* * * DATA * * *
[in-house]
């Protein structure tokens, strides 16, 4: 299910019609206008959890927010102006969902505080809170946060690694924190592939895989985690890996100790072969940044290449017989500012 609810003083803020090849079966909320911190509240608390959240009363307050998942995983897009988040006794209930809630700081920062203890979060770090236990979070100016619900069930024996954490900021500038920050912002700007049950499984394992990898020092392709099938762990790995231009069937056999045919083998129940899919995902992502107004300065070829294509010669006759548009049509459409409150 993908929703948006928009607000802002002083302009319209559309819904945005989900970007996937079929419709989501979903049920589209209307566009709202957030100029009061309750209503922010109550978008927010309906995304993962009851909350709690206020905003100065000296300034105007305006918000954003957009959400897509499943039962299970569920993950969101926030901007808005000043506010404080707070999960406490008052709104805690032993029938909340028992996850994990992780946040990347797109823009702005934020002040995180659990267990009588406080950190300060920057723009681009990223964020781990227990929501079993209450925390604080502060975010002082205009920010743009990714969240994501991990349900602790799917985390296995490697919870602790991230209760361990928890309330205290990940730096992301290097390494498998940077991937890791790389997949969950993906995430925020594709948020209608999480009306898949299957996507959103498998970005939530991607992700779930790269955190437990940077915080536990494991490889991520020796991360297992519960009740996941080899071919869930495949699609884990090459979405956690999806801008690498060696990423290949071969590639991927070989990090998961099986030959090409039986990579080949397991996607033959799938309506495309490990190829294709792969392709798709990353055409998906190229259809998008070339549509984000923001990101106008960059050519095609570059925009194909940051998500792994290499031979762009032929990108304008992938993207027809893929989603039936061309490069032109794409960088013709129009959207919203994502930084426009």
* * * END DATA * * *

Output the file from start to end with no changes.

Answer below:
[in-house]
């Protein structure tokens, strides 16, 4: 299910019609206008959890927010102006969902505080809170946060690694924190592939895989985690890996100790072969940044290449017989500012 609810003083803020090849079966909320911190509240608390959240009363307050998942995983897009988040006794209930809630700081920062203890979060770090236990979070100016619900069930024996954490900021500038920050912002700007049950499984394992990898020092392709099938762990790995231009069937056999045919083998129940899919995902992502107004300065070829294509010669006759548009049509459409409150 993908929703948006928009607000802002002083302009319209559309819904945005989900970007996937079929419709989501979903049920589209209307566009709202957030100029009061309750209503922010109550978008927010309906995304993962009851909350709690206020905003100065000296300034105007305006918000954003957009959400897509499943039962299970569920993950969101926030901007808005000043506010404080707070999960406490008052709104805690032993029938909340028992996850994990992780946040990347797109823009702005934020002040995180659990267990009588406080950190300060920057723009681009990223964020781990227990929501079993209450925390604080502060975010002082205009920010743009990714969240994501991990349900602790799917985390296995490697919870602790991230209760361990928890309330205290990940730096992301290097390494498998940077991937890791790389997949969950993906995430925020594709948020209608999480009306898949299957996507959103498998970005939530991607992700779930790269955190437990940077915080536990494991490889991520020796991360297992519960009740996941080899071919869930495949699609884990090459979405956690999806801008690498060696990423290949071969590639991927070989990090998961099986030959090409039986990579080949397991996607033959799938309506495309490990190829294709792969392709798709990353055409998906190229259809998008070339549509984000923001990101106008960059050519095609570059925009194909940051998500792994290499031979762009032929990108304008992938993207027809893929989603039936061309490069032109794409960088013709129009959207919203994502930084426009």